This year’s Malaysian Grand Prix will be the country’s last, it has been confirmed today.
A statement posted on the official Formula 1 website confirmed that the Sepang International Circuit and Formula One Management had jointly agreed to terminate their contract one year early.
“Over nearly two decades, the Malaysian Formula 1 fans have proven themselves to be some of the sport’s most passionate supporters,” commented Sean Bratches, the Managing Director of FOM’s Commercial Operations division.
“Over nearly two decades, the Malaysian Formula 1 fans have proven themselves to be some of the sport’s most passionate supporters.
“I’d like to take this opportunity to thank the Sepang International Circuit for their hospitality and professionalism over the years, and their ongoing commitment to motorsport.”
Doubts over the future of the Malaysian Grand Prix – which first appeared on the F1 calendar in 1999 – have steadily built, with dwindling crowds and the success of the Grand Prix in its southern neighbour, Singapore, both proving to be factors.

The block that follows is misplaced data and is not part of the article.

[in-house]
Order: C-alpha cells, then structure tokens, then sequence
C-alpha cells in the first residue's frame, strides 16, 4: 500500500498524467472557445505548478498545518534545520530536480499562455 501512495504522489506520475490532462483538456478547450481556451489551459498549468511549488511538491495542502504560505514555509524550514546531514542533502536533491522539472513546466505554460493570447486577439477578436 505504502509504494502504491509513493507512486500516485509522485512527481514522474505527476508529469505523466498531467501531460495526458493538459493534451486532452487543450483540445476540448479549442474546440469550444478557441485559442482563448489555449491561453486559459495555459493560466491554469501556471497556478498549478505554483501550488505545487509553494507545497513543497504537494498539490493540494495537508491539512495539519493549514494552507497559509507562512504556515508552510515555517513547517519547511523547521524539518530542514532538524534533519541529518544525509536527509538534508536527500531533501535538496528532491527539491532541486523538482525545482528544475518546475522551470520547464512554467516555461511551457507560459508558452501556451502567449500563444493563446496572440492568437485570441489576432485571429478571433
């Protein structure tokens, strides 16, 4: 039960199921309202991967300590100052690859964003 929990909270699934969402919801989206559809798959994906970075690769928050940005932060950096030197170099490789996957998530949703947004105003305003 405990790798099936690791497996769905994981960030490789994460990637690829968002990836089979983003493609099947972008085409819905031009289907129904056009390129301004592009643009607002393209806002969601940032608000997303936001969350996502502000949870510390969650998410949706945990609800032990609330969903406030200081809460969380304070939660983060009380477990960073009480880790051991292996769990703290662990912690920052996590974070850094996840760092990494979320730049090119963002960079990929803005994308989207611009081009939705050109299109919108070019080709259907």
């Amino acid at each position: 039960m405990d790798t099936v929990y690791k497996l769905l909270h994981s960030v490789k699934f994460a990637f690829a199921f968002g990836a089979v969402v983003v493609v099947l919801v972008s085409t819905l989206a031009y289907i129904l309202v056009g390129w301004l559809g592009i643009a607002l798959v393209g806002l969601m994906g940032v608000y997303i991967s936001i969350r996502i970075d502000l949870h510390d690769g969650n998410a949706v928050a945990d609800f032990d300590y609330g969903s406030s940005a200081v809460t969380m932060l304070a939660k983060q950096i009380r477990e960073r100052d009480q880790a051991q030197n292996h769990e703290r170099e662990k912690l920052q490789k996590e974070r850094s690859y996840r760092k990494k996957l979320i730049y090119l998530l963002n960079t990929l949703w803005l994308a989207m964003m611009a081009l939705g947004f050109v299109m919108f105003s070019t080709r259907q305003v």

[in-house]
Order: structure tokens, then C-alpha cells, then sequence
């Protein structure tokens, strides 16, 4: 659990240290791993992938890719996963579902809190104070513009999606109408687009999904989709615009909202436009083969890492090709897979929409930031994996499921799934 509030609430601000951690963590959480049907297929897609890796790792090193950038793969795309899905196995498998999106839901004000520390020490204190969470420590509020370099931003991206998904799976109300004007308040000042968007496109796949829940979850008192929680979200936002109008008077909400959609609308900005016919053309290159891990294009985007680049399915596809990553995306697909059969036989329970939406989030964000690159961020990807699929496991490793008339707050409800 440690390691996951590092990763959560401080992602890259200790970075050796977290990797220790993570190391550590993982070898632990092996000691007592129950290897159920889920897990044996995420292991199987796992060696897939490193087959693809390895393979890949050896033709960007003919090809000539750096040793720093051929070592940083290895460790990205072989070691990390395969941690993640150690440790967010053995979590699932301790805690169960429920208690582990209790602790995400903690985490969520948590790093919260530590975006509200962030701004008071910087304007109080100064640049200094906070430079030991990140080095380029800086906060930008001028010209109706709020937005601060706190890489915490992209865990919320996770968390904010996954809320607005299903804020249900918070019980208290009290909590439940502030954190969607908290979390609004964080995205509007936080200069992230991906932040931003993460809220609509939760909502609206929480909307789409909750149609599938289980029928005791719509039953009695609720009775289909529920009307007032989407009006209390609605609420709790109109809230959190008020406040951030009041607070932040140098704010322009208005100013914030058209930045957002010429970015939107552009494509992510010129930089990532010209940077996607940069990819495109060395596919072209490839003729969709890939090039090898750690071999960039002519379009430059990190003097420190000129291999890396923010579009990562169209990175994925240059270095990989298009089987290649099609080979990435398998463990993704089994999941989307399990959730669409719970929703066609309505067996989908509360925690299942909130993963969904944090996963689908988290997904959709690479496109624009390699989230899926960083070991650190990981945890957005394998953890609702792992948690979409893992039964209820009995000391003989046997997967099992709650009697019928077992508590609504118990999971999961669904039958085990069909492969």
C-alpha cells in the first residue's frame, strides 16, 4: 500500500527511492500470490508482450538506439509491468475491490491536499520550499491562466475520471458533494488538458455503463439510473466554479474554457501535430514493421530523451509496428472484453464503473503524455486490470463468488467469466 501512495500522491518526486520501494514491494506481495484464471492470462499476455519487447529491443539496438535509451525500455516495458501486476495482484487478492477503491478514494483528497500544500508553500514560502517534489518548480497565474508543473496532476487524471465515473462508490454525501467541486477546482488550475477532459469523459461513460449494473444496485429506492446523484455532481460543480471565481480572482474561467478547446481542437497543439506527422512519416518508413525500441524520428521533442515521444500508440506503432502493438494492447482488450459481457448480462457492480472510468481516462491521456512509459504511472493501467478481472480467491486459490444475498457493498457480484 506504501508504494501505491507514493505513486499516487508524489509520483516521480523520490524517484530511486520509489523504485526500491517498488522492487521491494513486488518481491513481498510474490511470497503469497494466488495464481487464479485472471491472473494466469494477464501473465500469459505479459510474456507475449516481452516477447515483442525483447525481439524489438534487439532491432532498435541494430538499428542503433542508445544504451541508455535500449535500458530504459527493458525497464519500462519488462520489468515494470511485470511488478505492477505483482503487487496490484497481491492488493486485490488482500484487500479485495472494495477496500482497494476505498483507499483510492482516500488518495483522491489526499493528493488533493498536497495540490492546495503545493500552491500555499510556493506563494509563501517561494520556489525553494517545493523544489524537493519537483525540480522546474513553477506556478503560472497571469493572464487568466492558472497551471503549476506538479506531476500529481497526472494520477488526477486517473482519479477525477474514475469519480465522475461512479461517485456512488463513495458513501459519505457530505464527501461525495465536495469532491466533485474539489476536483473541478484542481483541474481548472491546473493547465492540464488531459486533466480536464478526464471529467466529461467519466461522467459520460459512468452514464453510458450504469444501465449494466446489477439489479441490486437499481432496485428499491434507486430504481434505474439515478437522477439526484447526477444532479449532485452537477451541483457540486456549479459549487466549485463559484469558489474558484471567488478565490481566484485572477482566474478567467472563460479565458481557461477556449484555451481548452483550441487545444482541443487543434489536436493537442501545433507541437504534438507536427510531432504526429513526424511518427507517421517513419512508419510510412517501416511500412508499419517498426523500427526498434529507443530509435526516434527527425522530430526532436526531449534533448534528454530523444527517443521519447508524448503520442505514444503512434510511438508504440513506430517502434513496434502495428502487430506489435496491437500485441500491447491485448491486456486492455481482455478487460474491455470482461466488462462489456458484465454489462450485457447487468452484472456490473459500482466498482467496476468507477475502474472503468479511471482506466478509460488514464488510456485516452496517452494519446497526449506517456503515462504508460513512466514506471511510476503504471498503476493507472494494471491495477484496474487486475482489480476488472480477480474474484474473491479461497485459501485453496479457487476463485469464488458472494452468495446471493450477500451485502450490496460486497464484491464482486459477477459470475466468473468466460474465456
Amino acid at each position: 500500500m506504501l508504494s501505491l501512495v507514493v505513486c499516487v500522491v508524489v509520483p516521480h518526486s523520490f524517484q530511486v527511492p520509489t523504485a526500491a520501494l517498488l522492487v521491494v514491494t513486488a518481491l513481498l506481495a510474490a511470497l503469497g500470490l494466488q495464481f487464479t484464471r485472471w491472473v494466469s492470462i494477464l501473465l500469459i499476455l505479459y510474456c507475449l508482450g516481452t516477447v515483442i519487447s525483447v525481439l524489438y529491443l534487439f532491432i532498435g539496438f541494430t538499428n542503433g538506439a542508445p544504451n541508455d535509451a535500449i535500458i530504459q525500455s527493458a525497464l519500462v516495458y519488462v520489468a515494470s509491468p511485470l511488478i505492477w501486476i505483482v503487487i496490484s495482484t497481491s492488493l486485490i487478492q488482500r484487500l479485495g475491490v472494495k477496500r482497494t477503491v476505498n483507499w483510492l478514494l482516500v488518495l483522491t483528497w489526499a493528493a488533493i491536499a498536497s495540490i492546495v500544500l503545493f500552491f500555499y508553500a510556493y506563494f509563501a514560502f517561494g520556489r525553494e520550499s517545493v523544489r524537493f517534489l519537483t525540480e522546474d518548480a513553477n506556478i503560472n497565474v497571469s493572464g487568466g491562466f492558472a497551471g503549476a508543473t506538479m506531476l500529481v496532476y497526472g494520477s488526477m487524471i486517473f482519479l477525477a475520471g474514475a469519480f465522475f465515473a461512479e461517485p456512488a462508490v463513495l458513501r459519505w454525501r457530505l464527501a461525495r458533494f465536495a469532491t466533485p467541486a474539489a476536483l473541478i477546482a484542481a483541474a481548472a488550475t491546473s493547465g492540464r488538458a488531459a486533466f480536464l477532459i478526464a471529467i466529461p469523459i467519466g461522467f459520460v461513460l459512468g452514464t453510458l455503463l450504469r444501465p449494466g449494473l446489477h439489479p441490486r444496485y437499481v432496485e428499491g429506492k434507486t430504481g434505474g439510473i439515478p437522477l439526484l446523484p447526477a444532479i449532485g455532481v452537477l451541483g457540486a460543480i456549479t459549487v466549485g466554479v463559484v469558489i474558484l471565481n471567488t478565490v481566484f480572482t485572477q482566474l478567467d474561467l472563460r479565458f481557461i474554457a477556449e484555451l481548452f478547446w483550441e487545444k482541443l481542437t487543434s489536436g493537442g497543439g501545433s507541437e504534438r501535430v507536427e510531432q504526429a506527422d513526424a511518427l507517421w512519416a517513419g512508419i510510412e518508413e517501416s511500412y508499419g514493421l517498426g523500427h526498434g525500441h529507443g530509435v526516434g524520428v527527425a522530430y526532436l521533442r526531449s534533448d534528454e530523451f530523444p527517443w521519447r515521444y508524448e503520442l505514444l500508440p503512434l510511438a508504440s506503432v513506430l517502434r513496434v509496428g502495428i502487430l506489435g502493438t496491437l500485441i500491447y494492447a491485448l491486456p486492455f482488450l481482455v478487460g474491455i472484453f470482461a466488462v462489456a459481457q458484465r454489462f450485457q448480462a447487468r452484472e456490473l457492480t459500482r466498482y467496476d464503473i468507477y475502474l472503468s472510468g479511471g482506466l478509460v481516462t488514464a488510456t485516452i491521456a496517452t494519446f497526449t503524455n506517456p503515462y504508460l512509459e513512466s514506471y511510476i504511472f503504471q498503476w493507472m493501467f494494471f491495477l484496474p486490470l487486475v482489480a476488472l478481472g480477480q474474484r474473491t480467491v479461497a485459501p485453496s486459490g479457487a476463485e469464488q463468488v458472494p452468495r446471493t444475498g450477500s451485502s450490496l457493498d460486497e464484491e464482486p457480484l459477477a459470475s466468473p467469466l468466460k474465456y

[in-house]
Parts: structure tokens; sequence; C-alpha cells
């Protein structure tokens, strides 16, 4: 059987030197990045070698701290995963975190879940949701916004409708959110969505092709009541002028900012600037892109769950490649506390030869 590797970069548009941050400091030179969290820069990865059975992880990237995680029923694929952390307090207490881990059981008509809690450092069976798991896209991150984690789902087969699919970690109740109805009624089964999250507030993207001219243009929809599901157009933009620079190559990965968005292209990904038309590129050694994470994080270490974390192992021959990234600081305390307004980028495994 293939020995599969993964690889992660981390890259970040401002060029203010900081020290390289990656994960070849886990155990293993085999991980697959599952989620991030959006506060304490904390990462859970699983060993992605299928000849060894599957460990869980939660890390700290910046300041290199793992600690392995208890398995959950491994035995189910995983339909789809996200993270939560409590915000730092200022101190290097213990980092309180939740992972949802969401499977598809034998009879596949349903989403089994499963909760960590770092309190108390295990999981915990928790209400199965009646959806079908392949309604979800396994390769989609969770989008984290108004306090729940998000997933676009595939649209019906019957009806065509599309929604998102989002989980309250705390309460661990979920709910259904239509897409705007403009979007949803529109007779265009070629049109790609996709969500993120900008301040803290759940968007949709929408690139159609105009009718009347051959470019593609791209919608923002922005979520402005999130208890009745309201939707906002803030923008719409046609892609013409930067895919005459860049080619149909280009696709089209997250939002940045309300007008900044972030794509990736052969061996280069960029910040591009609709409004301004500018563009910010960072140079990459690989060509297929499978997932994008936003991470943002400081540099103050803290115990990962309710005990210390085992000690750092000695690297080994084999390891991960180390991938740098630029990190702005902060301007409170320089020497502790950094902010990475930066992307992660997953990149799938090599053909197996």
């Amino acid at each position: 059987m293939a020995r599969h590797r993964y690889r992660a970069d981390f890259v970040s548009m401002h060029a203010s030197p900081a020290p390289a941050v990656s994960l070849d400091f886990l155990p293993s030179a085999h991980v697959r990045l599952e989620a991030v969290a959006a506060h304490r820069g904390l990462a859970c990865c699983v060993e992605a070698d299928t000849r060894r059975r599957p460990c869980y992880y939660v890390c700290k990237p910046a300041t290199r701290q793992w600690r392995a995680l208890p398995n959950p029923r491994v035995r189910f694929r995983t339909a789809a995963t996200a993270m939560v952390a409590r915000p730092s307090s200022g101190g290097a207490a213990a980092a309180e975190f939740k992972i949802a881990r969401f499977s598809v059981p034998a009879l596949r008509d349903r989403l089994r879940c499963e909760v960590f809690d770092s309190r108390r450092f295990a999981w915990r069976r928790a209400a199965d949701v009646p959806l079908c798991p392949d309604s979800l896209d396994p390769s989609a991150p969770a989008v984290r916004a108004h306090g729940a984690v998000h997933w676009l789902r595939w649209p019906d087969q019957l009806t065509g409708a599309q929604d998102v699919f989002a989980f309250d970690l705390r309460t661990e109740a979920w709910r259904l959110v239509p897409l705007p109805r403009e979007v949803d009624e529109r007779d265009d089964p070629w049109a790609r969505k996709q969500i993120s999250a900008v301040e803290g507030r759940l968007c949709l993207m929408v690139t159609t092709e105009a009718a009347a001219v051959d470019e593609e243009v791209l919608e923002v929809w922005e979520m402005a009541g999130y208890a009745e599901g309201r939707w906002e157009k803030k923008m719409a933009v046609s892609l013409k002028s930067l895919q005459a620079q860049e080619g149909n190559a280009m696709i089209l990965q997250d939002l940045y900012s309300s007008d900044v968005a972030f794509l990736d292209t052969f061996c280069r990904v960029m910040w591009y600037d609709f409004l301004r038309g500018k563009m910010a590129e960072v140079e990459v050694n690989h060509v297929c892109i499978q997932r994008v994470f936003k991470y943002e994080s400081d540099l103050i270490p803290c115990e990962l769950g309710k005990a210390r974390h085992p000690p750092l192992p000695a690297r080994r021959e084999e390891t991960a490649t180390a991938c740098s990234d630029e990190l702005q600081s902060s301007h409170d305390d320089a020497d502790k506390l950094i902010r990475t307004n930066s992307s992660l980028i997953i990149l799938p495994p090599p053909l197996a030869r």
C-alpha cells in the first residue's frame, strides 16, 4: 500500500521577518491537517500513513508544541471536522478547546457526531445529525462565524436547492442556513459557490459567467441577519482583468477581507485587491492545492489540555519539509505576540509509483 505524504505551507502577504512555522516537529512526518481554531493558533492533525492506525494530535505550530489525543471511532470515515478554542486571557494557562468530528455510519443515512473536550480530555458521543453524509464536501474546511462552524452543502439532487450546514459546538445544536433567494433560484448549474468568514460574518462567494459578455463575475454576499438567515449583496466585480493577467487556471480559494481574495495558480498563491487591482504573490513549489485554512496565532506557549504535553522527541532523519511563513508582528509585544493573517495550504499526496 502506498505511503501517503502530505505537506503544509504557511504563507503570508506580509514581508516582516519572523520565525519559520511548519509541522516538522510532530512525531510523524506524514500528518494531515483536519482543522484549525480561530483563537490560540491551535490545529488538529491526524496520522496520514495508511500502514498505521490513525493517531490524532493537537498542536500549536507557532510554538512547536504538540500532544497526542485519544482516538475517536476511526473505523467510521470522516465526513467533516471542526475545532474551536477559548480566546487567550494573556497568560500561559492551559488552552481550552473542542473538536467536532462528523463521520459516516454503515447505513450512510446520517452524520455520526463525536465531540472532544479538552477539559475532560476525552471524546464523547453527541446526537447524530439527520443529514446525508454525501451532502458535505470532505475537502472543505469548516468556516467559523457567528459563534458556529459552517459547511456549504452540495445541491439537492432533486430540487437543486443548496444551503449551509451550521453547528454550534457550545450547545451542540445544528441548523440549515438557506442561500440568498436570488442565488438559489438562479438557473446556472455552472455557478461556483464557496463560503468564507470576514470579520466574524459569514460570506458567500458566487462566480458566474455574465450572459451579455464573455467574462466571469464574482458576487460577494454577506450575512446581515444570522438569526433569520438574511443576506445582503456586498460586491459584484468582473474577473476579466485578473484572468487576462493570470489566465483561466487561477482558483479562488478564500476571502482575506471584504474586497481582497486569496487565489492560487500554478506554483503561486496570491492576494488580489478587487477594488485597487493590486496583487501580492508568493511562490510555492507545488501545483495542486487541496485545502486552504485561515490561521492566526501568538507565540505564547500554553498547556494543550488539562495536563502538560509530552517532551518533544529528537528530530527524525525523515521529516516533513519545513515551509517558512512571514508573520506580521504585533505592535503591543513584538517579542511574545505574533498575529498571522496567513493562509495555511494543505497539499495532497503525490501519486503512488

Added to that, the country’s oil export dependent economy has slowed, while the ruling government – which partly subsidises the race – is mired in scandal amid claims that the Prime Minister, Najib Razak, has been helping himself to a government wealth fund.
While the Prime Minister has predictably denied any wrongdoing, the allegations are being investigated by a number of groups which include the American Justice Department.
It is a far cry from the days of the Malaysian Grand Prix’s visionary, the then-Prime Minister Dr Mahathir Mohamad, who led the country for over twenty years. While Mahathir was himself no political saint, he had a clear vision to bring Malaysia into one of the world’s leading technological and industrial hubs. Bringing Formula 1 to Malaysia was part of that vision, and he remains widely lauded for doing so.
Today, Malaysia remains highly dependent on oil and gas exports headlined by the Petronas group – amounting to roughly one-third of the country’s total revenue – but with the current low oil prices the country is suffering and has to make drastic spending cuts in the short to mid-term.
Image via Mercedes AMG Petronas F1 Team